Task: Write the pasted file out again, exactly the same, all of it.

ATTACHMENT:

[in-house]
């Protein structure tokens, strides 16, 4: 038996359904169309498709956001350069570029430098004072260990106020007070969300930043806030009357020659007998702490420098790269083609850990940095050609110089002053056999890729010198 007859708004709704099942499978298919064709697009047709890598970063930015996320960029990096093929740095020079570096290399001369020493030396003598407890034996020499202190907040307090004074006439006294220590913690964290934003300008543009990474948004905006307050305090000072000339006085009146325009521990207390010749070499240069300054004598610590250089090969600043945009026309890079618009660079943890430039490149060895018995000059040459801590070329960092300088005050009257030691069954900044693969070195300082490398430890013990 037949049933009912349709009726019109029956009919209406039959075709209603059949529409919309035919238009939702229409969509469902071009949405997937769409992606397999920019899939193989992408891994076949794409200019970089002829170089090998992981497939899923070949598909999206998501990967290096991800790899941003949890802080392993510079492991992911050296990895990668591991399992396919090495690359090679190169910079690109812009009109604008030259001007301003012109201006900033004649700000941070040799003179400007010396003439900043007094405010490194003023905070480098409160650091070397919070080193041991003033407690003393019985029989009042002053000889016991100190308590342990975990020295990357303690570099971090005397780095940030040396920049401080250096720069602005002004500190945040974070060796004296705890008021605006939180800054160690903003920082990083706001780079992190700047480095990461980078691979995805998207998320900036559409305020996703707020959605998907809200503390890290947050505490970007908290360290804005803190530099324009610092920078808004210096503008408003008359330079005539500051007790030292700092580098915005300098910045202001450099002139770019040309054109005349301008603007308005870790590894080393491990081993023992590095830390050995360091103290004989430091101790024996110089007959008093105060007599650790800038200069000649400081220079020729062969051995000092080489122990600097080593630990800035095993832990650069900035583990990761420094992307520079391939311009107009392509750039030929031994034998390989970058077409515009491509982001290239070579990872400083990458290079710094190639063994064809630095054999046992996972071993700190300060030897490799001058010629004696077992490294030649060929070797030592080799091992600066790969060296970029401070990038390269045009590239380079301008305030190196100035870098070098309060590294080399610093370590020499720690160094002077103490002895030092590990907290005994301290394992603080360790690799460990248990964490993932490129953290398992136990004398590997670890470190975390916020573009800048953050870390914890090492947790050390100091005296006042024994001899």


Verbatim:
[in-house]
């Protein structure tokens, strides 16, 4: 038996359904169309498709956001350069570029430098004072260990106020007070969300930043806030009357020659007998702490420098790269083609850990940095050609110089002053056999890729010198 007859708004709704099942499978298919064709697009047709890598970063930015996320960029990096093929740095020079570096290399001369020493030396003598407890034996020499202190907040307090004074006439006294220590913690964290934003300008543009990474948004905006307050305090000072000339006085009146325009521990207390010749070499240069300054004598610590250089090969600043945009026309890079618009660079943890430039490149060895018995000059040459801590070329960092300088005050009257030691069954900044693969070195300082490398430890013990 037949049933009912349709009726019109029956009919209406039959075709209603059949529409919309035919238009939702229409969509469902071009949405997937769409992606397999920019899939193989992408891994076949794409200019970089002829170089090998992981497939899923070949598909999206998501990967290096991800790899941003949890802080392993510079492991992911050296990895990668591991399992396919090495690359090679190169910079690109812009009109604008030259001007301003012109201006900033004649700000941070040799003179400007010396003439900043007094405010490194003023905070480098409160650091070397919070080193041991003033407690003393019985029989009042002053000889016991100190308590342990975990020295990357303690570099971090005397780095940030040396920049401080250096720069602005002004500190945040974070060796004296705890008021605006939180800054160690903003920082990083706001780079992190700047480095990461980078691979995805998207998320900036559409305020996703707020959605998907809200503390890290947050505490970007908290360290804005803190530099324009610092920078808004210096503008408003008359330079005539500051007790030292700092580098915005300098910045202001450099002139770019040309054109005349301008603007308005870790590894080393491990081993023992590095830390050995360091103290004989430091101790024996110089007959008093105060007599650790800038200069000649400081220079020729062969051995000092080489122990600097080593630990800035095993832990650069900035583990990761420094992307520079391939311009107009392509750039030929031994034998390989970058077409515009491509982001290239070579990872400083990458290079710094190639063994064809630095054999046992996972071993700190300060030897490799001058010629004696077992490294030649060929070797030592080799091992600066790969060296970029401070990038390269045009590239380079301008305030190196100035870098070098309060590294080399610093370590020499720690160094002077103490002895030092590990907290005994301290394992603080360790690799460990248990964490993932490129953290398992136990004398590997670890470190975390916020573009800048953050870390914890090492947790050390100091005296006042024994001899």